Humans and songbirds are both matching their own early vocalizations to the neural representation of vocal auditory memory. This encoding and integration process is very likely to be disrupted in people with disordered speech and we can begin to understand this by studying the songbird brain.

(Medical Xpress)—Although less than half the size of a walnut and weighing one gram, the brain of a songbird is fully capable of generating complex learned behaviors. Songbirds are one of the few groups of animals other than humans that actually learn the sounds used for their vocal communication and for that reason are fascinating to study.

In a process similar to speech acquisition in humans, vocal learning in songbirds requires a period of sensorimotor integration early in life during which vocalizations are evaluated via and progressively refined to achieve an accurate imitation of a "tutor," such as a parent. Specifically, auditory feedback of vocal babbling (hearing self-produced vocalizations) is compared to a neural memory of tutor sounds in order to correctly match vocal production to those sounds.

A major question with regard to mechanisms of vocal learning is: What carry out comparisons of auditory feedback to the of tutor vocal sounds?

Like a human infant, a juvenile songbird must first listen to and memorize the vocal sounds made by tutors (adult members of their own species). This auditory memory of vocal sounds is called a template, since it forms the pattern that must be translated from an auditory neural representation into a motor program that enables vocal muscles to imitate those sounds. Once this template memory has been learned, a juvenile songbird listens to its own auditory feedback, and then practices for about a month before gradually transforming unorganized "babbling" sounds into replicas of the tutor vocal sounds.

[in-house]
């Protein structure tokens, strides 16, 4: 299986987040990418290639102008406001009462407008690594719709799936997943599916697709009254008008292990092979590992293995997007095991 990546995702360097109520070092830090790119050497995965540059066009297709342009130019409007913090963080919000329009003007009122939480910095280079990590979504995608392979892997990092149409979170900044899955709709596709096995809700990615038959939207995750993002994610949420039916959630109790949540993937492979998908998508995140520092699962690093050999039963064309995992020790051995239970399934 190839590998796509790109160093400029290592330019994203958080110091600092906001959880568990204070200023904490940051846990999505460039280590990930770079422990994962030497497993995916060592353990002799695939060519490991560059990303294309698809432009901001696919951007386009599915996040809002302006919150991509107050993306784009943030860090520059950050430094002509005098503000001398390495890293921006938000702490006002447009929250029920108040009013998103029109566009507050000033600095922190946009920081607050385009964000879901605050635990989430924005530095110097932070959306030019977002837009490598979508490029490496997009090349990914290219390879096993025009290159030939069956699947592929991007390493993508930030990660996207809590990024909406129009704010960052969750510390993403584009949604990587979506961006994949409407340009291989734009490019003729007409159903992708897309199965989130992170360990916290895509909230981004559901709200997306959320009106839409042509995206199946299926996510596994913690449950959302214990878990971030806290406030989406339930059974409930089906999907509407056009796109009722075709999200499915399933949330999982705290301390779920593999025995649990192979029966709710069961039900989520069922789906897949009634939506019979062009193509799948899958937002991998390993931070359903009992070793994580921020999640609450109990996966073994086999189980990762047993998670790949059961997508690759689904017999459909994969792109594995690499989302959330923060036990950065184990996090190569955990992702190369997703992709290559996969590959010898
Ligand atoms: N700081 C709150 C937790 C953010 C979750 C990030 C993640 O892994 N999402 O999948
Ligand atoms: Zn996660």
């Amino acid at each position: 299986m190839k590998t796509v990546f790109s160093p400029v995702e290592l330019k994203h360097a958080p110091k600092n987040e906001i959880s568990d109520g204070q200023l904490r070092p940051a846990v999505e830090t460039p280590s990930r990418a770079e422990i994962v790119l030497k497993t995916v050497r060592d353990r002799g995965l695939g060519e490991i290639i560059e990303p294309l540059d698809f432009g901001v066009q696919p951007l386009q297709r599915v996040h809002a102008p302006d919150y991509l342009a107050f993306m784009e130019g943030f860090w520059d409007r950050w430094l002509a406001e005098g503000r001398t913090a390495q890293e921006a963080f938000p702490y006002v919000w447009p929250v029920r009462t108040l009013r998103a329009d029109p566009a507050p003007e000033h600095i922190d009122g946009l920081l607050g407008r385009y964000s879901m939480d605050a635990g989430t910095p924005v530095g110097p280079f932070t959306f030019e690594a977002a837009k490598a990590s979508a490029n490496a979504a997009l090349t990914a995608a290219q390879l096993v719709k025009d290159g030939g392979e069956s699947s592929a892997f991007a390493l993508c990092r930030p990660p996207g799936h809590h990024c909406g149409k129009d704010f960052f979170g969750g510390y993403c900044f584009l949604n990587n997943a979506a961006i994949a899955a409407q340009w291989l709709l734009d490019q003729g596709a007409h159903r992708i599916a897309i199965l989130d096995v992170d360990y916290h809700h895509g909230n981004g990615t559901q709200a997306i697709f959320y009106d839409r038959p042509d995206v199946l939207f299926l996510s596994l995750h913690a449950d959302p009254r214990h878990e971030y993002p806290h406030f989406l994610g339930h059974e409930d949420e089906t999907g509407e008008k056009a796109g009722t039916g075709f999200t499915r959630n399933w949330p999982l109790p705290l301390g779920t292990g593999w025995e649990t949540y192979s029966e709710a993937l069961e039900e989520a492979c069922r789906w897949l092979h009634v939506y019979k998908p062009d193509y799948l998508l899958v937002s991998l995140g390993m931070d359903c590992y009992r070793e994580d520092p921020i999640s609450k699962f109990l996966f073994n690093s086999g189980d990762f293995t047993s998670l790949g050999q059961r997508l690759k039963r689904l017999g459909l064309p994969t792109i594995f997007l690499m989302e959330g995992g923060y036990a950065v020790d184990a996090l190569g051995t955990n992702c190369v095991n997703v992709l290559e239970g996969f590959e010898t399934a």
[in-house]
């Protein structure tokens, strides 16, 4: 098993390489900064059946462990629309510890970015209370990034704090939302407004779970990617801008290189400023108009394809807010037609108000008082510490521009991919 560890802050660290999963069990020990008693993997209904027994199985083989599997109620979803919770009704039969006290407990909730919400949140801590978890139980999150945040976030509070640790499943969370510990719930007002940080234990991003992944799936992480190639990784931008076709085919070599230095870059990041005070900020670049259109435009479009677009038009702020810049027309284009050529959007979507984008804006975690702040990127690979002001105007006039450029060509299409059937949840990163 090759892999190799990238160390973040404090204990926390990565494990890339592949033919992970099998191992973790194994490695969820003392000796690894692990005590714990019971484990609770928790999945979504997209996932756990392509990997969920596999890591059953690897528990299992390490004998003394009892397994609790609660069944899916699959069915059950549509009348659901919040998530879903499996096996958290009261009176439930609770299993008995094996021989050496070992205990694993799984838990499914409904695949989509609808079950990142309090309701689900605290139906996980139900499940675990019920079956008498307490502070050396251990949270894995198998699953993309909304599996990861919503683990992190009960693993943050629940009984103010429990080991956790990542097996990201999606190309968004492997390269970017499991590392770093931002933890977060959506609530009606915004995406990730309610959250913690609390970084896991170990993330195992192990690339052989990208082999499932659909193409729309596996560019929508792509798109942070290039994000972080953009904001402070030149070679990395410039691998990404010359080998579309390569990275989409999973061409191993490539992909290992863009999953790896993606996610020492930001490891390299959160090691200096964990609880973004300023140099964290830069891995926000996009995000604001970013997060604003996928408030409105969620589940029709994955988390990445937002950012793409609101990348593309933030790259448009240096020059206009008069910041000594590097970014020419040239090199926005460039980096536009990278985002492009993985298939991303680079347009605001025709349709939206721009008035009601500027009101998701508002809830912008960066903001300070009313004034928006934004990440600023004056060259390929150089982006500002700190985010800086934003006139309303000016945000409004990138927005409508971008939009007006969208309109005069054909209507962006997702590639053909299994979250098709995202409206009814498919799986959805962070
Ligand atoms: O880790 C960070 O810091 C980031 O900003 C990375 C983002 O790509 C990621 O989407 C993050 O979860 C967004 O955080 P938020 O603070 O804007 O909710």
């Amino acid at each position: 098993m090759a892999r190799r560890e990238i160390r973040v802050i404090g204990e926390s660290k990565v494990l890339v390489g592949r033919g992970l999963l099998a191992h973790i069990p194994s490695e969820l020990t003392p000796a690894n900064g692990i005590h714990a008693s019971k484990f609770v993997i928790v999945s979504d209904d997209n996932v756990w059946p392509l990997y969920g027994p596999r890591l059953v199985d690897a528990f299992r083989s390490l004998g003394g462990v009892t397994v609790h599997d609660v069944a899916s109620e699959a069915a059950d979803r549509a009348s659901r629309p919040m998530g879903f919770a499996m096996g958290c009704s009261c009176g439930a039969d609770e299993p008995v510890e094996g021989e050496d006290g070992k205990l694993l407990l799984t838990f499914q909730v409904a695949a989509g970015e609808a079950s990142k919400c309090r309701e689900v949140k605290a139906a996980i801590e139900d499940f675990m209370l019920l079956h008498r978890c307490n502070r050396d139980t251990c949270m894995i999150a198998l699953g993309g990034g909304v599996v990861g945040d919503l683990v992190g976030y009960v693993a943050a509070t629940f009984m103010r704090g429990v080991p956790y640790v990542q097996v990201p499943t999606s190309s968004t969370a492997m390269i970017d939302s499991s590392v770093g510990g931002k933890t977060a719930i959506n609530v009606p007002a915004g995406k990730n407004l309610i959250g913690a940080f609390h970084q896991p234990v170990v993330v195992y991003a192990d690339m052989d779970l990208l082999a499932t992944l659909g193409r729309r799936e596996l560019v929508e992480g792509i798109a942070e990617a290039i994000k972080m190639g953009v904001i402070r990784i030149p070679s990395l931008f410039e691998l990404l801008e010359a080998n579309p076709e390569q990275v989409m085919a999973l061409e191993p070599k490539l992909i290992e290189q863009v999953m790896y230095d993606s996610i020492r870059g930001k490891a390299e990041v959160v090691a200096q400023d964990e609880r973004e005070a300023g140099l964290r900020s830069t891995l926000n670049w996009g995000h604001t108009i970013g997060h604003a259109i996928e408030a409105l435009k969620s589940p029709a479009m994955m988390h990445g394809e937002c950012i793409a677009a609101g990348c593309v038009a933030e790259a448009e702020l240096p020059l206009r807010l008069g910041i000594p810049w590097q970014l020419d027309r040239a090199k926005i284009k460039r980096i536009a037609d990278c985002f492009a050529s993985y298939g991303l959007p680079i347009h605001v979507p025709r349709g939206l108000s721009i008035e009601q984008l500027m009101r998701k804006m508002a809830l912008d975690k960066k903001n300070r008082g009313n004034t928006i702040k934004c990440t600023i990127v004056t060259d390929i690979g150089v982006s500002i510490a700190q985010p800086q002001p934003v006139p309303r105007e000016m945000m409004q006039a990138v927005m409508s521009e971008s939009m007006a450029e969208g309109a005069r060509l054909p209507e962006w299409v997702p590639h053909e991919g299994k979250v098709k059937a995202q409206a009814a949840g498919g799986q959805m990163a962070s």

Hearing an adult tutor produce vocal sounds during a specific period of development is critical.

"Without that you'll strike out," Bottjer said. "For songbirds and humans, the first base of learning is having the right auditory experience in order to memorize vocal sounds."

The juvenile songbird must hear its own self-produced vocalizations (called vocal babbling) and compare that to a neural memory of tutor sounds in order to correctly match vocal production of those sounds.

Despite this fact, discovering the neural of the auditory template memory in the brain has been an elusive goal.

In a recent breakthrough, Bottjer's laboratory has located the neural signature of memorized tutor sounds in the songbird brain by studying the lateral magnocellular nucleus of the anterior neostriatum (LMAN)—a region in the cortex of the songbird brain crucial for learning. To their surprise, the LMAN region turned out to contain two subregions, a core of larger neurons that drive vocal production, and a surrounding shell of smaller neurons. The core and shell regions of LMAN give rise to parallel circuits through the basal ganglia and back to the cortex—an architecture that is well suited for comparing feedback of current vocal production to the template memory of tutor sounds.